Yesterday Pépé generously took us to see the ‘ascenseurs’ of Belgium, the machines that transfer barges from canals on one level to another. First we drove to ascenseur 4, one of the newest and largest. It was truly enormous! There was also a museum of the geniuses of Belgium, with short films about each genre. There were exhibits for painters, musicians, cartoon artists(Belgians invented comic strips in the 40’s), athletes, scientists, and more. I couldn’t understand much, because even though the films were in English, it was very English English and the machines of the ascenseur were very loud. But it was still very interesting. We watched a French barge be lifted all of 73 m to the next level; it was very impressive. Then we drove to another ascenseur, another large one of a different type, with a gradiated ramp rather than an elevator-type system. It was also absolutely huge, of course. In the tower, they had a panoramic view; we could see Brussels, Waterloo, and other landmarks (including cows and sheep) from there. It is very flat here, so you can see for a long way. We also enjoyed a museum about the life of ‘bargees’, including headsets and replicas of daily life for the people who work the canals. Happily the headsets were available in English, so we learned a lot of new information about things like how bargee children go to school and the culture of the bargees compared to landlubbers. I had never thought about this before, or even really seen very many barges, so it was a new experience.
Today we drove with Cecilia, her brother’s family (Carole and her sons: Roman, Antoine, and Maxime), and Pépé to an amusement park for the day. The park was set up with different areas with themes from around the world, so we started in ‘Mexico’ and ended up in ‘Canada’(Canada? Exotic?). I screamed through the loop-the-loops of the roller coaster with my eyes shut (Julia laughed at me), admired the giraffes, and got pretty wet on the ‘super splash’. Roman went to watch the super splash IN FRONT of the protective window, and he really was soaked. He even had to wring out his handkerchief! Happily the sun was shining so we all dried out. Carole went with us on some of the gentler rides, and her face was the best part of all the rides put together. Julia and I laughed ourselves silly at her expressions of horror when we where spinning around in little pink teacups and gently bumping down a ‘river’. It wasn’t crowded at all, and it really wasn’t noisy---very different from the AK state fair or the other amusement park I went to in Pittsburgh. We could see cows and farms from the top of one of the rides. Cows and farms are ubiquitous (good word) here. There will be two or three shops, and then, all of a sudden, more cows and fields. And then more shops and houses. Julia and I found that amusing when we weren’t yelling. We stopped for lunch in the ‘wild wild west’ of America and I had a Belgian-American Hamburger with fries(frites). Like all food of the Belgian sort, it was good. The frites here are different; they are thicker and aren’t salted. Mayonaise goes on fries, not hamburgers, and you eat fries with a fork. Ketchup has no bounds however, and you may eat it however you want. At the end of the day, I also got to try a waffle. They are sold like icecream or crepes, with or without chocolate. I told Cecilia and Antoine that we eat waffles for breakfast with peanutbutter and honey. They thought that was quite novel. Apparrently there are two types of Belgian waffles: the Liege and Brussels types. I had a Liege type with chocolate. It was heavier than waffles in the US, and very sweet. I managed to get chocolate everywhere and thoroughly enjoyed it. The boys sweetly gave Julia and I stuffed lions for souvenirs. Mine is named Albert, after the Belgian King.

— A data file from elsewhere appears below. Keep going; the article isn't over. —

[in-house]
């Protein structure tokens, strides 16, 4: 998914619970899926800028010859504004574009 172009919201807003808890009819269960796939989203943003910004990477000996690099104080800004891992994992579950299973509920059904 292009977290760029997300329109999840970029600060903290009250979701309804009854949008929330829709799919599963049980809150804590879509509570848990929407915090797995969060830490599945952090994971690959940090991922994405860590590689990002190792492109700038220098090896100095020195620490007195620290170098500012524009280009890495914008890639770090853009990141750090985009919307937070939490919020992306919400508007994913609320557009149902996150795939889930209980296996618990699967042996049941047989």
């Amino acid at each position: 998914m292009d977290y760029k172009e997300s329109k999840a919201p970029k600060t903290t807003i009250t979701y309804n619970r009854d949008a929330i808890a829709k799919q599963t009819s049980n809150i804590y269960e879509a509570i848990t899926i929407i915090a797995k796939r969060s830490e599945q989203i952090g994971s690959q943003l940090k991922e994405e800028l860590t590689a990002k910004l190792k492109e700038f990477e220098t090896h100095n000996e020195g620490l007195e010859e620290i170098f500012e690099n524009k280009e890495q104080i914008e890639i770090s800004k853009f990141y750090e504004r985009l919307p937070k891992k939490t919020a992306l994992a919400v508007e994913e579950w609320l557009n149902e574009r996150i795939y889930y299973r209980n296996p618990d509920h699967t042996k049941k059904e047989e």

A note on the daily machines of Belgium: cars. OH MY GOODNESS GRACIOUS, driving here is intense! The roads are narrow, without any real markings, and intersections seem to be open to interpretation. Parking is extremely precise and close, and everyone drives fast. Drivers here are very skilled, and all the cars are small and well-kept. Pépé has a device in his car that beeps when you are close to backing into something. Good idea. I am rather relieved I only have to worry about learning French and the metric system and not how to drive!